i need to figure out my life


Over at Chronicle Vitae there is an article called “Stripping Was the Easiest and Quickest Solution.”  It is about a woman who got a PhD in English, but instead of deciding to go into academia, she decided to become a stripper.  She cites a variety of reasons, but chief among them is that she didn’t want to move away from her city and force her husband to go through a job search with her, that she has a three-year-old child that she didn’t want to be in day care all day, and that she finds academia to be tiresome and full of struggle.  In the article, she says this:

I don’t feel like a failure or a waste. Indeed, I felt like I would be living a less meaningful, more wasted life if I forced myself into the academic path that I now regarded as unduly stressful and all-consuming, not to mention a sinking ship. Would it be more “respectable,” more socially acceptable, for me to adjunct my ass off all across this state for peanuts and gray hairs? Sure it would. Will I live my life according to the judging eyes I feared might be watching? No.

I find myself identifying with this.  When I first began my PhD 6 years ago, I didn’t intend to become an academic at all.  I wanted to be a researcher at a non-academic institution, primarily a government agency or think tank.  My specific area of social science happens to be one that’s pretty hireable outside of academia.  I didn’t want to be a professor.

Sometime in the middle of my program, though, I began to consider it.  That’s the thing about getting a PhD, especially at an R1.  My advisor says that that’s the way it’s supposed to work out – you’re around these very successful academics all day, and they teach.  They went into the enterprise because they wanted to be professors at a top research university, and they got it.  In some ways, they’re a little bit disconnected from reality, so maybe they don’t realize how difficult the job market is – or maybe they do, but they believe that their students are the “special” ones who will make it.  So everything you do is geared towards turning you into an academic and you’re discouraged from doing things that won’t turn you into an academic.  Summer corporate internships?  Frowned upon. I kind of laugh a little when I see us sneaking around career services.

Now I’m just confused, which is why I opted for a postdoc.  I am by no means only considering academic careers, and in the back of my mind, I know that if I never get an academic career I won’t shed a tear.  I can stay connected to what I value about academia by adjuncting while holding a full-time job and/or volunteering with organizations that help high school and college students achieve.  But I wonder how far am I willing to go?  I really want to stay within research, if possible, but could I go to market research?  Consulting?  Something that’s basically not academia but not non-academic “acceptable” research?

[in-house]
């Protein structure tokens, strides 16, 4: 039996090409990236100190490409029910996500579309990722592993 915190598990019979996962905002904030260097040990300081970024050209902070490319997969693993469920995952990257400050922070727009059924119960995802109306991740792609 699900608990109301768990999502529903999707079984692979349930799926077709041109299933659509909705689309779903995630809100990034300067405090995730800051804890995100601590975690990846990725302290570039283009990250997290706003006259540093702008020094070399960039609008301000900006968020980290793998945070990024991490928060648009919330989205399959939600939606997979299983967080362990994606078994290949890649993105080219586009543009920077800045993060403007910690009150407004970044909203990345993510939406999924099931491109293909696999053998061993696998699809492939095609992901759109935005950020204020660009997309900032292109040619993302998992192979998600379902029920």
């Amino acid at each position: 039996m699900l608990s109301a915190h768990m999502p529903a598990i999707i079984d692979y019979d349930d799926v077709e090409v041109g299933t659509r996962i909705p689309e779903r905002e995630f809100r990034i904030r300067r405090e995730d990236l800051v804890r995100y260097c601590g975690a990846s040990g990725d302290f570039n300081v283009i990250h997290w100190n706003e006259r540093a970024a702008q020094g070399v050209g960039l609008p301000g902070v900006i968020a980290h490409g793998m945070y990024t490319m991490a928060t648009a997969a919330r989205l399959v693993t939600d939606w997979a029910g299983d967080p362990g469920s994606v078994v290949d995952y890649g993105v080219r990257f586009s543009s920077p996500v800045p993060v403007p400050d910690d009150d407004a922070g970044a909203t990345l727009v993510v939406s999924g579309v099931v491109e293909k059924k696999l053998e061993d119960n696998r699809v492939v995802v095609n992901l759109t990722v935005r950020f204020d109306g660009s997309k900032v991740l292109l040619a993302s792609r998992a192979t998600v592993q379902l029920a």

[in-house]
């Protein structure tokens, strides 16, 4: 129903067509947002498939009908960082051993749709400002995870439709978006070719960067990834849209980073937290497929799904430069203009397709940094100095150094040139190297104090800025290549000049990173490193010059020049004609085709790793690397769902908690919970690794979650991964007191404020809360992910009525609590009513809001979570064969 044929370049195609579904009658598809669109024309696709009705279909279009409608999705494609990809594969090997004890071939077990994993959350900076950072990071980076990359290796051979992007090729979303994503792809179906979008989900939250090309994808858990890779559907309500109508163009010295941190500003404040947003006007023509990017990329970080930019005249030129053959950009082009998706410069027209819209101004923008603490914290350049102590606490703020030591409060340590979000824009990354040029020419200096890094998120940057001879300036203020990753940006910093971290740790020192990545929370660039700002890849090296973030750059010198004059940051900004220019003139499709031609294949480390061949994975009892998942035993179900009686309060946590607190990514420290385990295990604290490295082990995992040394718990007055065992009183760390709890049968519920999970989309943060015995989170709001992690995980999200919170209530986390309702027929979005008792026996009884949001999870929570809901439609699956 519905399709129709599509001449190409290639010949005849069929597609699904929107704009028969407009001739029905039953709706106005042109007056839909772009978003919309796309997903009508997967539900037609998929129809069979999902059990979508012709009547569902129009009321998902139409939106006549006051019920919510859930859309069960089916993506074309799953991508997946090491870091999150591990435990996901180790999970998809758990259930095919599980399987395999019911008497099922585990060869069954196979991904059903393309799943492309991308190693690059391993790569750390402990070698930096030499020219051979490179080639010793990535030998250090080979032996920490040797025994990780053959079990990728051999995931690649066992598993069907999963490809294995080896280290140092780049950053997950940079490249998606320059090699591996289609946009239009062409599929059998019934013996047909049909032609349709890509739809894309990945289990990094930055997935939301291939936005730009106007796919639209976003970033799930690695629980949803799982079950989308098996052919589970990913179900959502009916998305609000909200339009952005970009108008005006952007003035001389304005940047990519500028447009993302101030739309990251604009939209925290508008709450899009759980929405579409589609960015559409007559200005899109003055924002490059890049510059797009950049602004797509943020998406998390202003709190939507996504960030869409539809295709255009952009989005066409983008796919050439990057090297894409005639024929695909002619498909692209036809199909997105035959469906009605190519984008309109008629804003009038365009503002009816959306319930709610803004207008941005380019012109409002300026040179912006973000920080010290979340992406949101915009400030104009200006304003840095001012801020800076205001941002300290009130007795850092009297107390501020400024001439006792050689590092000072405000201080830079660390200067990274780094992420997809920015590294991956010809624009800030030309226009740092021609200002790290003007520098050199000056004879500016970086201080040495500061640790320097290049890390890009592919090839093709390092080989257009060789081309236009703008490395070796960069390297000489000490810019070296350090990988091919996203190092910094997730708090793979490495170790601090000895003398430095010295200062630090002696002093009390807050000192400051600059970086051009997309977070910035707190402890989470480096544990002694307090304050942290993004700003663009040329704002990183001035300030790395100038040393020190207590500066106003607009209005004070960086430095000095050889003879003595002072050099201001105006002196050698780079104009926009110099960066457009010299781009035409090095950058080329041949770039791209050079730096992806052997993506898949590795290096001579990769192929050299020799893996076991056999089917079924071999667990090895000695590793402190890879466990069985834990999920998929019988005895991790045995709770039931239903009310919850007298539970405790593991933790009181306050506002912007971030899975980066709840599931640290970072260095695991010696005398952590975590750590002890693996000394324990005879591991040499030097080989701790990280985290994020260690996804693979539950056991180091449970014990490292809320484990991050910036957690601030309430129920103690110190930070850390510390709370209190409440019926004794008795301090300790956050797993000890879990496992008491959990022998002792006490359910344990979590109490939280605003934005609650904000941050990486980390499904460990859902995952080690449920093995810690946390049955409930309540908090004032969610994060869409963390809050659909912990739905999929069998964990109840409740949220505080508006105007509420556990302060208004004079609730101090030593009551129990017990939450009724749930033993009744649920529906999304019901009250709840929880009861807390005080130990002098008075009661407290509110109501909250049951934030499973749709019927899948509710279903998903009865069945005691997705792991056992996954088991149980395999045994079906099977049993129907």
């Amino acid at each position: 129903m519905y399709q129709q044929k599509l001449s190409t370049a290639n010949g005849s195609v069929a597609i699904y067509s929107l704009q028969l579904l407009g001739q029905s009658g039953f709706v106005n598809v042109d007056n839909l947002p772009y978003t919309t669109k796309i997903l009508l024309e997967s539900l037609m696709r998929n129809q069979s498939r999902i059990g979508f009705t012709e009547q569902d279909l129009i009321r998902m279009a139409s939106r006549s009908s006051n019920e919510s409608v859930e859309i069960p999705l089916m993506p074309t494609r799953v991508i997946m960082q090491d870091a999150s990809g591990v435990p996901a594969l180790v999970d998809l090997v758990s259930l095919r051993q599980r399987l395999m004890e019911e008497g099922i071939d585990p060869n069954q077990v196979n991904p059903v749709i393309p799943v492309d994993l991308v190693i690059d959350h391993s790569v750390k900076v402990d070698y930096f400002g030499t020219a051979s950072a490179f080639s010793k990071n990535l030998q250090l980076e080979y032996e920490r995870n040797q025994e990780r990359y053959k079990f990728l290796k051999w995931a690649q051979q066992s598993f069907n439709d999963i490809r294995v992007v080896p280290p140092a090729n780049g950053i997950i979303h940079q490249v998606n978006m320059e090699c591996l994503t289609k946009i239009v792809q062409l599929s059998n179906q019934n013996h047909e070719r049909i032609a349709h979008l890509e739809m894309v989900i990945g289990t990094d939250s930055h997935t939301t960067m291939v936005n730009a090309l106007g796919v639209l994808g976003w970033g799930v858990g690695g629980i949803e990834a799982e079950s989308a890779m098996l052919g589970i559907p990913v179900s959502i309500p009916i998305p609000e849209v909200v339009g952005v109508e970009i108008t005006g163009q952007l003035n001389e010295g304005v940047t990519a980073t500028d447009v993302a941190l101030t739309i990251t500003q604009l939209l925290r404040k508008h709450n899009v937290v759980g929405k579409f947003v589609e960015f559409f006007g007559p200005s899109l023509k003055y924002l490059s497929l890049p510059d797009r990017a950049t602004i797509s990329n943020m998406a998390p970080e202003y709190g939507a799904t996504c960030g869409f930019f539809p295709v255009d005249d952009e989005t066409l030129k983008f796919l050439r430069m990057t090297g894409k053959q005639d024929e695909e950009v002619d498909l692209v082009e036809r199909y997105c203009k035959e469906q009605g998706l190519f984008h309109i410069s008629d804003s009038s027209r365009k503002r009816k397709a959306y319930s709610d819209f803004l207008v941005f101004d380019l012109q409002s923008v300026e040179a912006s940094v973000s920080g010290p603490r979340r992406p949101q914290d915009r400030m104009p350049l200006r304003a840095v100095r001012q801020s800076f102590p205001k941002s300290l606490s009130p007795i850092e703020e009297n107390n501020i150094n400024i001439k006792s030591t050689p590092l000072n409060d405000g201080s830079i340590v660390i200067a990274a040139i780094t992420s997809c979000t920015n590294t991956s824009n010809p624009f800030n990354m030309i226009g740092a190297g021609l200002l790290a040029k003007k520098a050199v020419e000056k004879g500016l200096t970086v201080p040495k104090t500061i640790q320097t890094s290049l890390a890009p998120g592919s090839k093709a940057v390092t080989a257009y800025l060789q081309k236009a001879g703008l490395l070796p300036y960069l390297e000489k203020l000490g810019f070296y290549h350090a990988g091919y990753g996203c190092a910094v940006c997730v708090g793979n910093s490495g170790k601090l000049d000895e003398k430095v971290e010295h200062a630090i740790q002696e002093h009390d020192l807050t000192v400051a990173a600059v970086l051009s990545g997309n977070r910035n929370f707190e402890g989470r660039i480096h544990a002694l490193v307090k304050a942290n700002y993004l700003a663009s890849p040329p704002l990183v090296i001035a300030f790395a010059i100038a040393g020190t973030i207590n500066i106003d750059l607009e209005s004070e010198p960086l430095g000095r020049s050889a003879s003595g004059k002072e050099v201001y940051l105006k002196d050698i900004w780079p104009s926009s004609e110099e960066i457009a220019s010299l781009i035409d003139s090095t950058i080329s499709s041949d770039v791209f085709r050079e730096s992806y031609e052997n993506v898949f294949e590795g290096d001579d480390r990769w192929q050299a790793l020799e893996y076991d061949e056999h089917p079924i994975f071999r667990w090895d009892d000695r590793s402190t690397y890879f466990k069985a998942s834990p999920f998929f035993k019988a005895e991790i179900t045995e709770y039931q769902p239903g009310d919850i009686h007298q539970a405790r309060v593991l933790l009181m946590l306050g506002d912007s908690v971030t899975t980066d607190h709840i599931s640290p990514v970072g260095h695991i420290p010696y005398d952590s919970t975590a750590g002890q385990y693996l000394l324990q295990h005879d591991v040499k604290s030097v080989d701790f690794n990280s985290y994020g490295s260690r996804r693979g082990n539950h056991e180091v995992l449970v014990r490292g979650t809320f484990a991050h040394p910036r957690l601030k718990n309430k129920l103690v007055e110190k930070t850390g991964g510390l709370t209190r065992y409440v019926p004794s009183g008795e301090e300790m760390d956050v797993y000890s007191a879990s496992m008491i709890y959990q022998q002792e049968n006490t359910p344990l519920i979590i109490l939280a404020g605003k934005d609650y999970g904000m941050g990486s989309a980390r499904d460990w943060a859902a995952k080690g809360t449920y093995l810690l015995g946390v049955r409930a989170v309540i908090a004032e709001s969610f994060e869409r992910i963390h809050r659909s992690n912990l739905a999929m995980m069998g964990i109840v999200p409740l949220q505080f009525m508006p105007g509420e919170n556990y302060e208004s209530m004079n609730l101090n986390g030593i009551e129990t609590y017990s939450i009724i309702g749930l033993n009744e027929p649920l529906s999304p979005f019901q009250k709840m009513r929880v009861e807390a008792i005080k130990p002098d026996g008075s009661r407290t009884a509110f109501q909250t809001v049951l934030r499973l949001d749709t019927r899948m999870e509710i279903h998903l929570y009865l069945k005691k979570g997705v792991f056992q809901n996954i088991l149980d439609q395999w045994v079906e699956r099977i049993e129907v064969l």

Because I agree with her on many levels.  There are certain places I would like to live, and my husband also needs to have a meaningful career.  I don’t want to move to the middle of nowhere just to have the opportunity to call myself “professor.”  I want to make a lot of money.  Okay, I don’t have to make six figures (yet), but I’d like to be close.  I mean seriously, after this postdoc, I’d like to start out around $70K.  And there are certain things I’m not willing to give up – a family life, comfort, my sanity…


I got sucked in.


I know I haven’t posted to this blog in a long time.  Believe it or not, I was actually dissertating for a good deal of it.  I also had surgery and was out of commission for a while, so when life got busy I unfortunately stopped doing the whole point of this, which was chronicling my dissertation year!

Several things happened between December and now, though.  I know where I’ll be next year (I will be a postdoctoral fellow at a research university); I finished a draft of another chapter (RESULTS!  YES!) and I’m about halfway done with a draft of my literature review chapter.  No defense date yet, but I anticipate defending at the end of June.  I also went to a conference a few weeks ago, and this post is about that.

I got sucked in.

When I first started my PhD, I told my adviser two things: I wanted to finish my PhD in 5 years, and I didn’t want to be an academic.  I wanted to do research at a national agency for government, or at a think tank or something.